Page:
European markets lose ground on mixed earnings

Shire, Barclays, Credit Agricole and Lufthansa among the losers

Greece’s banking stocks plunged for the second day in a row, holding down the main Athens index which otherwise turned the corner after the previous day’s record rout.

Nineteen of the exchange’s 25 blue-chip stocks rose on the day, and the main index, of which about 20 per cent is banks, was down only 1.2 per cent. Officials said they expected the coming days would see trading calm down.

With lenders in dire need of recapitalisation after a flight of euros from deposits for most of this year, the banking index closed down more than 29 per cent, effectively at its 30 per cent daily loss limit at which trading is halted. It was at that limit on Monday.

Elsewhere, European stocks lost momentum after a mixed bag of corporate earnings and a $30 billion bid from drugmaker Shire to buy US rival Baxalta.


DUBLIN The Iseq index finished flat, with few swings in its biggest stocks. Building materials group CRH rose 0.6 per cent to €27.54 as investors continued to back its growth prospects in the US market, while Ryanair ended its recent advance by closing down 0.7 per cent at €12.72.

Paper and packaging group Smurfit Kappa finished at €27.45, down fractionally, while insulation company Kingspan gave up some of its Monday climb, declining 1.4 per cent to €23.35. Mining company Kenmare retreated 8 per cent to four cent.

AIB climbed 3.5 per cent to nine cent ahead of its interim financial results on Friday, and food group Kerry edged up 0.4 per cent to €70.72 ahead of its earnings update on Thursday.

LONDON The FTSE 100 Index lost less than 0.1 per cent at the close in London, as losses in banks offset a rebound in commodity stocks. Pharmaceutical group Shire slid 5.9 per cent after making an unsolicited bid to buy Baxalta, a company spun off from US healthcare group Baxter, for about $30 billion.

Barclays led banks lower, falling 2.1 per cent. BHP Billiton and Rio Tinto, the world's biggest miners, rose at least 1.5 per cent as copper prices climbed.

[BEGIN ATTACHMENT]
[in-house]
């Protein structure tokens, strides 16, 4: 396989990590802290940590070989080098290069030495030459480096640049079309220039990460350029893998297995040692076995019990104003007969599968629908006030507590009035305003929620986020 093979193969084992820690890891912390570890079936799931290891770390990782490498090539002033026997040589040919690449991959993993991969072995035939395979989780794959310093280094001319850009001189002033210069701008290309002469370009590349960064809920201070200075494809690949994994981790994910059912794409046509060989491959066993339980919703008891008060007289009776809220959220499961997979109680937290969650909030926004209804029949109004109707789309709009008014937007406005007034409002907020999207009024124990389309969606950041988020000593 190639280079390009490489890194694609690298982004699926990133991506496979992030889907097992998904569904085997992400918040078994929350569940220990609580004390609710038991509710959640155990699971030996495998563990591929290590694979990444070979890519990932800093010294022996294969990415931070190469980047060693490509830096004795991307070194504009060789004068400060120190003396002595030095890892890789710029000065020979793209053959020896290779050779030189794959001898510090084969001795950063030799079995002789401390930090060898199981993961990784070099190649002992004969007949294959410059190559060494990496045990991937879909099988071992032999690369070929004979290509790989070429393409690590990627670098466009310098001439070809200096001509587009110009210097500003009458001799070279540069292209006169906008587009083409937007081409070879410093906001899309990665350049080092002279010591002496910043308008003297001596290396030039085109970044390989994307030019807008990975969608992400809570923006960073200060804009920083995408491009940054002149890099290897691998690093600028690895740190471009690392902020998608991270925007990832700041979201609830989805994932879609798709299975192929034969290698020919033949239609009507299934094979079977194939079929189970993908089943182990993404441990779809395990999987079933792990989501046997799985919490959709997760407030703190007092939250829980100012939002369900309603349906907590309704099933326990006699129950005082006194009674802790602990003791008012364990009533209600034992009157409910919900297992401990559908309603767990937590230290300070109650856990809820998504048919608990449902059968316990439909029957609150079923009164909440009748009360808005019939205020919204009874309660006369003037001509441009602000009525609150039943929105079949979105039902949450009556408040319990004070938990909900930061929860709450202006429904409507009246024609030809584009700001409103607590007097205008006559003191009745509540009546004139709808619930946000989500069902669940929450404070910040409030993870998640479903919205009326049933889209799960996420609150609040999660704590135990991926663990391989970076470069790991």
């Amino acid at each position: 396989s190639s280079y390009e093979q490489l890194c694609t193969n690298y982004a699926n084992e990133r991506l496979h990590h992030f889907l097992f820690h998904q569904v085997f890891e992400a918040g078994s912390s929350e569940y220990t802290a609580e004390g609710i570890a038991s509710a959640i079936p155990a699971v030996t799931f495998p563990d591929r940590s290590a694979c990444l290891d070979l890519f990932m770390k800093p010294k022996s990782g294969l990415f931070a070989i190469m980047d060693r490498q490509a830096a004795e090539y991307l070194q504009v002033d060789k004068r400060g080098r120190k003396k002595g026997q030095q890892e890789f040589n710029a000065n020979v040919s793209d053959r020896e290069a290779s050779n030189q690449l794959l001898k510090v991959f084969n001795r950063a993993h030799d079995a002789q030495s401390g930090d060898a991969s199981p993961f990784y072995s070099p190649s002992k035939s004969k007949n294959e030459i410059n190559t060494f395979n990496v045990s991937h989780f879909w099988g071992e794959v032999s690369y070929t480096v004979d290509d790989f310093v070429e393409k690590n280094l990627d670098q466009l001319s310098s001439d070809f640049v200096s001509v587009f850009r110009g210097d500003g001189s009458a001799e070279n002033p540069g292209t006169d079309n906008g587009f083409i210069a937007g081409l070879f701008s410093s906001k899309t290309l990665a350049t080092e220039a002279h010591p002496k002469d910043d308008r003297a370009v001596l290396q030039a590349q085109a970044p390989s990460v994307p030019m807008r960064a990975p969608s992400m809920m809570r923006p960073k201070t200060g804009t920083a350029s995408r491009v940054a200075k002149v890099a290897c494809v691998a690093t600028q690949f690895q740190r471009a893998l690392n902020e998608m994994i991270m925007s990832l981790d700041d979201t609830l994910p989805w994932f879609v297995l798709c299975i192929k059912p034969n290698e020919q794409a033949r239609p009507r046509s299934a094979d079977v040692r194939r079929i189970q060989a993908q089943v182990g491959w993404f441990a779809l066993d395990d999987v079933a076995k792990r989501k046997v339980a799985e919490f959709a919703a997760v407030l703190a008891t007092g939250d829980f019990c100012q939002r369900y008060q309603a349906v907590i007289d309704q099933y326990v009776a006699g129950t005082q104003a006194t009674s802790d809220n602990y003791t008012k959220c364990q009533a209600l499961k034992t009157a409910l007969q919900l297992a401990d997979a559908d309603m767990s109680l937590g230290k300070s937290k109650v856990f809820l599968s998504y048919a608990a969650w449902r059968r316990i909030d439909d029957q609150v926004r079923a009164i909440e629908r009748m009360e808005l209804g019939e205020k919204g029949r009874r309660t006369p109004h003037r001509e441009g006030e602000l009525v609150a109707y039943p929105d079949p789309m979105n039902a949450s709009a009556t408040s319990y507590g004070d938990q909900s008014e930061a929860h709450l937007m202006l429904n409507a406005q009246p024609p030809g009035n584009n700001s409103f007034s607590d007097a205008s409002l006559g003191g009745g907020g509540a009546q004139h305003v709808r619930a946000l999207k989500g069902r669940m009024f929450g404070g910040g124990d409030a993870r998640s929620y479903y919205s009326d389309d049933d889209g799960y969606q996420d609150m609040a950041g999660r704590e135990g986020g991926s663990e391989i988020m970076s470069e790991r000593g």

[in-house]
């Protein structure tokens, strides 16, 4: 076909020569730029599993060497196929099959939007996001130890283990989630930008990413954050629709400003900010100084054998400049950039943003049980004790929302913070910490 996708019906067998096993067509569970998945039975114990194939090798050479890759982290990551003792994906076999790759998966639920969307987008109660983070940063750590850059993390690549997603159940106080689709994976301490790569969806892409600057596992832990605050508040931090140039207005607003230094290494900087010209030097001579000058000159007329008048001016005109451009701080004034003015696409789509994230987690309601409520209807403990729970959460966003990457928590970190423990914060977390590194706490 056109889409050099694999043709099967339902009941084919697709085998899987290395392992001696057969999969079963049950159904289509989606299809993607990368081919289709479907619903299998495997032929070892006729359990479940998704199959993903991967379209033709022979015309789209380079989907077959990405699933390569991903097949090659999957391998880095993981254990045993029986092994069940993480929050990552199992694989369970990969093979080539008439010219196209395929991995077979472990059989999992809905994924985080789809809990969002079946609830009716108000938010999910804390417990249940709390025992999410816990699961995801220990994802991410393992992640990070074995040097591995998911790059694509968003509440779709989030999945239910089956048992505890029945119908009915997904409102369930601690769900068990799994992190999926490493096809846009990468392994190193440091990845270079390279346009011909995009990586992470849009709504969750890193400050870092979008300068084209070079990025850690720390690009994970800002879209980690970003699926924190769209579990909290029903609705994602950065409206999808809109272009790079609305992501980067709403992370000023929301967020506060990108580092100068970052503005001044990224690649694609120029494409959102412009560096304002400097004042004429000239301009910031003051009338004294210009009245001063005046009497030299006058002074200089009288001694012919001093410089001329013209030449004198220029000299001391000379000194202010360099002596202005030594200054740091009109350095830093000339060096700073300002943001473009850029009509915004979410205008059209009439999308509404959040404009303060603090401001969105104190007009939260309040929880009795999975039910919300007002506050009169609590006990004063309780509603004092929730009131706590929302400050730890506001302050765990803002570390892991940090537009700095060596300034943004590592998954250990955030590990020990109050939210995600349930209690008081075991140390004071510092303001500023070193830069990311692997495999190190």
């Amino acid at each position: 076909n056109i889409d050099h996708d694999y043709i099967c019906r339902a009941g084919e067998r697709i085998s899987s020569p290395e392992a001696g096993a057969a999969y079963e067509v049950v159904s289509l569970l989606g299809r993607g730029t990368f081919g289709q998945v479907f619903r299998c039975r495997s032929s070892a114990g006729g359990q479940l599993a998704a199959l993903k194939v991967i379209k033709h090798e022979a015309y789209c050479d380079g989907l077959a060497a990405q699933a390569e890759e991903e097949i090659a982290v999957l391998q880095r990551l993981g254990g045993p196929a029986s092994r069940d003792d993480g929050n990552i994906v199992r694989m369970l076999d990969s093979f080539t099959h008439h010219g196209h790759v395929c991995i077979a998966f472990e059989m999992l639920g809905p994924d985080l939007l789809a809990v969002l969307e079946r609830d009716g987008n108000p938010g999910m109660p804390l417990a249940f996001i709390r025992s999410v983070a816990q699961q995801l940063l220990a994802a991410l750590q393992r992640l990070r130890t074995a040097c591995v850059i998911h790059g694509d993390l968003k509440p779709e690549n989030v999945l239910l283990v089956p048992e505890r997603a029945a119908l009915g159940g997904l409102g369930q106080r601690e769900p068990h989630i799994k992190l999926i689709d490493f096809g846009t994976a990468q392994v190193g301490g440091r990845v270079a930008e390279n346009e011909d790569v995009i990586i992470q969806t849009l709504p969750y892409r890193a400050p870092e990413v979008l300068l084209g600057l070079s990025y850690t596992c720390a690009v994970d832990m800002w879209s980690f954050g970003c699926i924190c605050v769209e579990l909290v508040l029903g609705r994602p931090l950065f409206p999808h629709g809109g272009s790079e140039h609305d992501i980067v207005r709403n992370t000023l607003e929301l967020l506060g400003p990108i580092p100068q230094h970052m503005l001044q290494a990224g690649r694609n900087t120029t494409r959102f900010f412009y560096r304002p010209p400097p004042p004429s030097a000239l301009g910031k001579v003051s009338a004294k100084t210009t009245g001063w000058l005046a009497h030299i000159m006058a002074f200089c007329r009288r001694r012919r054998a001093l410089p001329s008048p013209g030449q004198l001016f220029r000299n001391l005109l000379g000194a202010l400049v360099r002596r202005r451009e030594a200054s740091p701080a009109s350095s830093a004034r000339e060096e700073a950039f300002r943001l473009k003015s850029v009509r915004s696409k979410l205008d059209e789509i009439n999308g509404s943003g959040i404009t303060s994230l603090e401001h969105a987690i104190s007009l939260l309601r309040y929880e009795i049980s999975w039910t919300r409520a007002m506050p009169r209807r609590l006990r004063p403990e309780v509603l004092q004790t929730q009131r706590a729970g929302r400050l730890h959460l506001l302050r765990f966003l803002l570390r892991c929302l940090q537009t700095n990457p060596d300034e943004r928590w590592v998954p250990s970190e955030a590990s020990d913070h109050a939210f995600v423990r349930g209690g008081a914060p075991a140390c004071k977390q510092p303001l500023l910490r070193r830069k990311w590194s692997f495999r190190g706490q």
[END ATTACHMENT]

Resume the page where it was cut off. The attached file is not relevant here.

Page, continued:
Smiths Group jumped 4.4 per cent after it was reported that ValueAct Capital Management bought a stake in the engineering group. Defence company Meggitt jumped 7.9 per cent after it posted a profit increase and its chief executive said it has been a takeover target for years.

Home improvement company Travis Perkins was among the FTSE 100's worst performers after it published a trading update that it said was in line with forecasts, though some analysts said the figures were disappointing.

Insurance group Standard Life saw first-half profits dented by a drop in sales of fixed-rate annuities. Its shares fell more than 3 per cent.

EUROPE European stocks snapped a five-day winning streak as declines in banks outweighed a surge in miners and Greek shares slid for a second day. Italy’s FTSE MIB Index and Spain’s IBEX 35 Index dropped 1 per cent, while Greece’s ASE Index lost 1.2 per cent on top of the record 16 per cent plunge on Monday.

Credit Agricole dragged lenders to the worst performance on the Stoxx Europe 600 Index, tumbling 10 per cent after signalling it failed to win backing from regulators for a reorganisation that may free up capital to repay investors.

Energy stocks were also weak. France's Total and Italy's Eni pulled oil-and-gas companies down.

NEW YORK Wall Street was flat despite data showing new orders for factory goods rebounded strongly in June on robust demand for transportation equipment.

Apple weighed heavily on all major US stock indices as it fell for the fifth straight day. Apple stock, down 3.1 per cent in early trading, is almost 15 per cent lower than the record high set in late April. – (Additional reporting: Bloomberg / Reuters)